Two Novels


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In Seventeen the story of a lonely seventeen year old who turns to a right-wing group for self-esteem and J the story of a spoiled, young, drifter son of a Japanese executive Oe shows us a world where the values that had regulated life had been blown to smithereens along with Hiroshima and Nagasaki: what confronts his heroes now is a gaping emptiness.
Seventeen's lost young man is in the throes of becoming a right wing activist and assassin. He feels his identity for the first time in the enervating rush of murderous violence. The story has enormous topicality and vibrancy for today. In J. our protagonist's erotic excitement comes as a "chikan" one who rubs himself against women on crowded trains rather than participating in the drab everyday world, which he feels would only be self-deception. He can only feel complete while attaining "the absolute ecstasy of total action." Of course this action of sexual assault can bring arrest, disgrace, and imprisonment. As always, Oe treats his subjects not with pity or disdain, but with sympathy.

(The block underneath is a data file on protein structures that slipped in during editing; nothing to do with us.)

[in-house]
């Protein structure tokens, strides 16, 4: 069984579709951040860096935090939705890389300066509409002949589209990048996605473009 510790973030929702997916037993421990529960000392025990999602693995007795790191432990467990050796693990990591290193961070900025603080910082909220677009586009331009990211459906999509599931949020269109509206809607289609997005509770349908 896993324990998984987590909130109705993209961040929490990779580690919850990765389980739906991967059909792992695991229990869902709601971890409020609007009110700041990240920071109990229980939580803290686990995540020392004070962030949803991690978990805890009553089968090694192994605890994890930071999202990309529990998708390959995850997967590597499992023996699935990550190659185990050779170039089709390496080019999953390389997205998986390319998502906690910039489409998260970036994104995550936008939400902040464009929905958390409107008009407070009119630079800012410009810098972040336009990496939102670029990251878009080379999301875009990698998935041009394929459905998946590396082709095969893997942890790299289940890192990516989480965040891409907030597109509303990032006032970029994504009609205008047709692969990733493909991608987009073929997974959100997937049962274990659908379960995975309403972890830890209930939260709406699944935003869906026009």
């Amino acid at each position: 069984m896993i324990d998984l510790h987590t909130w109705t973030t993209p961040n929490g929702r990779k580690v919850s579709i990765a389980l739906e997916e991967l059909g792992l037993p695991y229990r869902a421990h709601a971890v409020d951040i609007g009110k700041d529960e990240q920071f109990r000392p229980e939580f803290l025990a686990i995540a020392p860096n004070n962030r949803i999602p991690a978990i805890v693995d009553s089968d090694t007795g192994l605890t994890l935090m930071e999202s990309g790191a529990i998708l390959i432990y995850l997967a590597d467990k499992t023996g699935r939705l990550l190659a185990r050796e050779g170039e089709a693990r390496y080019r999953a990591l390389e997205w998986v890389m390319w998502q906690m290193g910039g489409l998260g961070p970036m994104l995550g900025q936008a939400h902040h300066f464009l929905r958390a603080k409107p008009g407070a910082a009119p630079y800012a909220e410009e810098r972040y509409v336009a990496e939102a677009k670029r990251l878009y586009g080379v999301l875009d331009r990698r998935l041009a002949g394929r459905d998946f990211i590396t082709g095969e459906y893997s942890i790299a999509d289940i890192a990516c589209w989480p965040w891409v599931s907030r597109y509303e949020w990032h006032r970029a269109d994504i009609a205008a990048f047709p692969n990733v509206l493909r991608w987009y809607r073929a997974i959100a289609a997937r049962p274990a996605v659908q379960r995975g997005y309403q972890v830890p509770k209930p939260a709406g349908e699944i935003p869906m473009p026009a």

Kenzaburo Oe is without a doubt the first truly modern Japanese writer. He has managed a feat which even his talented and prolific elder contemporary, the late Yukio Mishima, was unable to accomplish: he has wrenched Japanese literature free of its deeply rooted, inbred tradition and moved it into the mainstream of world literature. Oe's influences and literary heroes are less Japanese than American and European. Henry Miller, Norman Mailer, and Jean-Paul Sartre rank high among them, and Oe's favorite novel, he confesses, is Huckleberry Finn.
Oe grew up on the western island of Shikoku, a place steeped in Japanese rural traditions and wartime propaganda. His early works are regarded as classics of the disillusionment his nation felt on seeing what Japan's leadership had done to the country. His heroes have been expelled from the certainty of childhood into a world that bears no relation to their past.

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